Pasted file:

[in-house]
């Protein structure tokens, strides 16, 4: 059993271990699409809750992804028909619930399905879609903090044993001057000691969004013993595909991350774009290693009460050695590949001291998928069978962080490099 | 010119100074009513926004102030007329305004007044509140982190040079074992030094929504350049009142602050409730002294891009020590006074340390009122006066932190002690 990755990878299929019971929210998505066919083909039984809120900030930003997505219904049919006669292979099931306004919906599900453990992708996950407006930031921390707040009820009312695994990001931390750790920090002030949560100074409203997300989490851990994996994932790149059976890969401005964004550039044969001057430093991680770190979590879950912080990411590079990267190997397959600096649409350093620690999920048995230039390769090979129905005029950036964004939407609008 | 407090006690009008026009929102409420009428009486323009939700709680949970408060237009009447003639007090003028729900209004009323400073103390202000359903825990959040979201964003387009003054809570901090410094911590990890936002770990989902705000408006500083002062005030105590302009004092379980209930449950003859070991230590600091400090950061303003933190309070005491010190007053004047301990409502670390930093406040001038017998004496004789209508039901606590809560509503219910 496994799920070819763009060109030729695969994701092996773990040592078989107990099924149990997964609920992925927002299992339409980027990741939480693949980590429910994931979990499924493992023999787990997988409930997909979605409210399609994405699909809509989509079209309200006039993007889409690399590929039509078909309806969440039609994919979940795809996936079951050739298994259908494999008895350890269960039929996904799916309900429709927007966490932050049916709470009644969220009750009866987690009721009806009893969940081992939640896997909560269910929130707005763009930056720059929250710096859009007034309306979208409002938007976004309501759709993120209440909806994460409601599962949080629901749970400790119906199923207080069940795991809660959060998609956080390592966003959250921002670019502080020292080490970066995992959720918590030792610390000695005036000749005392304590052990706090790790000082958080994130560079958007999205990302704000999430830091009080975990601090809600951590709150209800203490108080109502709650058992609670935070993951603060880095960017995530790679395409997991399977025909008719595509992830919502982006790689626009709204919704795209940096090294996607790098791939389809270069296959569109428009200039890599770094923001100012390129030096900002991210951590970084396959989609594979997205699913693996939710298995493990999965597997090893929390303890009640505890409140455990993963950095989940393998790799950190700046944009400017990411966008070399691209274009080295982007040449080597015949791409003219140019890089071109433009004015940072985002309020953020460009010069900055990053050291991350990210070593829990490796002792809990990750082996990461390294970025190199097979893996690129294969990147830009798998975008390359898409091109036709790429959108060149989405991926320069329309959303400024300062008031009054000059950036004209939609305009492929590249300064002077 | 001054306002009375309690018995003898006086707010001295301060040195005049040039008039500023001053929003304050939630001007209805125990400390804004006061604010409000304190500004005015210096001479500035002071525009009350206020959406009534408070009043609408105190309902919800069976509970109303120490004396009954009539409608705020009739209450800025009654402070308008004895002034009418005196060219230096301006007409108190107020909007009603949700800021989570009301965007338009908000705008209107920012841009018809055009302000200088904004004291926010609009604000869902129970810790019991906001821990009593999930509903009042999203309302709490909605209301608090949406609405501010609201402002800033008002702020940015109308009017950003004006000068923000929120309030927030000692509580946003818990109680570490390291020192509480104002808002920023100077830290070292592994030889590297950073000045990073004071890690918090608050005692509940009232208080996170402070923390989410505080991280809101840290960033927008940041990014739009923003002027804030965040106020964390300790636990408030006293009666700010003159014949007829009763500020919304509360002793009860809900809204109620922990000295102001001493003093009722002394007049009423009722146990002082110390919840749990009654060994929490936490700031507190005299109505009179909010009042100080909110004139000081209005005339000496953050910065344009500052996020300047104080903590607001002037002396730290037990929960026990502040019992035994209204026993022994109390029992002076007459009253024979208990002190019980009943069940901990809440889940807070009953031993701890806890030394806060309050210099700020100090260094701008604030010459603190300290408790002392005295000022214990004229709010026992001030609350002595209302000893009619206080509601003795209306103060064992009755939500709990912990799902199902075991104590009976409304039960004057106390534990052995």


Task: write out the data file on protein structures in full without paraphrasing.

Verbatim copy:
[in-house]
């Protein structure tokens, strides 16, 4: 059993271990699409809750992804028909619930399905879609903090044993001057000691969004013993595909991350774009290693009460050695590949001291998928069978962080490099 | 010119100074009513926004102030007329305004007044509140982190040079074992030094929504350049009142602050409730002294891009020590006074340390009122006066932190002690 990755990878299929019971929210998505066919083909039984809120900030930003997505219904049919006669292979099931306004919906599900453990992708996950407006930031921390707040009820009312695994990001931390750790920090002030949560100074409203997300989490851990994996994932790149059976890969401005964004550039044969001057430093991680770190979590879950912080990411590079990267190997397959600096649409350093620690999920048995230039390769090979129905005029950036964004939407609008 | 407090006690009008026009929102409420009428009486323009939700709680949970408060237009009447003639007090003028729900209004009323400073103390202000359903825990959040979201964003387009003054809570901090410094911590990890936002770990989902705000408006500083002062005030105590302009004092379980209930449950003859070991230590600091400090950061303003933190309070005491010190007053004047301990409502670390930093406040001038017998004496004789209508039901606590809560509503219910 496994799920070819763009060109030729695969994701092996773990040592078989107990099924149990997964609920992925927002299992339409980027990741939480693949980590429910994931979990499924493992023999787990997988409930997909979605409210399609994405699909809509989509079209309200006039993007889409690399590929039509078909309806969440039609994919979940795809996936079951050739298994259908494999008895350890269960039929996904799916309900429709927007966490932050049916709470009644969220009750009866987690009721009806009893969940081992939640896997909560269910929130707005763009930056720059929250710096859009007034309306979208409002938007976004309501759709993120209440909806994460409601599962949080629901749970400790119906199923207080069940795991809660959060998609956080390592966003959250921002670019502080020292080490970066995992959720918590030792610390000695005036000749005392304590052990706090790790000082958080994130560079958007999205990302704000999430830091009080975990601090809600951590709150209800203490108080109502709650058992609670935070993951603060880095960017995530790679395409997991399977025909008719595509992830919502982006790689626009709204919704795209940096090294996607790098791939389809270069296959569109428009200039890599770094923001100012390129030096900002991210951590970084396959989609594979997205699913693996939710298995493990999965597997090893929390303890009640505890409140455990993963950095989940393998790799950190700046944009400017990411966008070399691209274009080295982007040449080597015949791409003219140019890089071109433009004015940072985002309020953020460009010069900055990053050291991350990210070593829990490796002792809990990750082996990461390294970025190199097979893996690129294969990147830009798998975008390359898409091109036709790429959108060149989405991926320069329309959303400024300062008031009054000059950036004209939609305009492929590249300064002077 | 001054306002009375309690018995003898006086707010001295301060040195005049040039008039500023001053929003304050939630001007209805125990400390804004006061604010409000304190500004005015210096001479500035002071525009009350206020959406009534408070009043609408105190309902919800069976509970109303120490004396009954009539409608705020009739209450800025009654402070308008004895002034009418005196060219230096301006007409108190107020909007009603949700800021989570009301965007338009908000705008209107920012841009018809055009302000200088904004004291926010609009604000869902129970810790019991906001821990009593999930509903009042999203309302709490909605209301608090949406609405501010609201402002800033008002702020940015109308009017950003004006000068923000929120309030927030000692509580946003818990109680570490390291020192509480104002808002920023100077830290070292592994030889590297950073000045990073004071890690918090608050005692509940009232208080996170402070923390989410505080991280809101840290960033927008940041990014739009923003002027804030965040106020964390300790636990408030006293009666700010003159014949007829009763500020919304509360002793009860809900809204109620922990000295102001001493003093009722002394007049009423009722146990002082110390919840749990009654060994929490936490700031507190005299109505009179909010009042100080909110004139000081209005005339000496953050910065344009500052996020300047104080903590607001002037002396730290037990929960026990502040019992035994209204026993022994109390029992002076007459009253024979208990002190019980009943069940901990809440889940807070009953031993701890806890030394806060309050210099700020100090260094701008604030010459603190300290408790002392005295000022214990004229709010026992001030609350002595209302000893009619206080509601003795209306103060064992009755939500709990912990799902199902075991104590009976409304039960004057106390534990052995």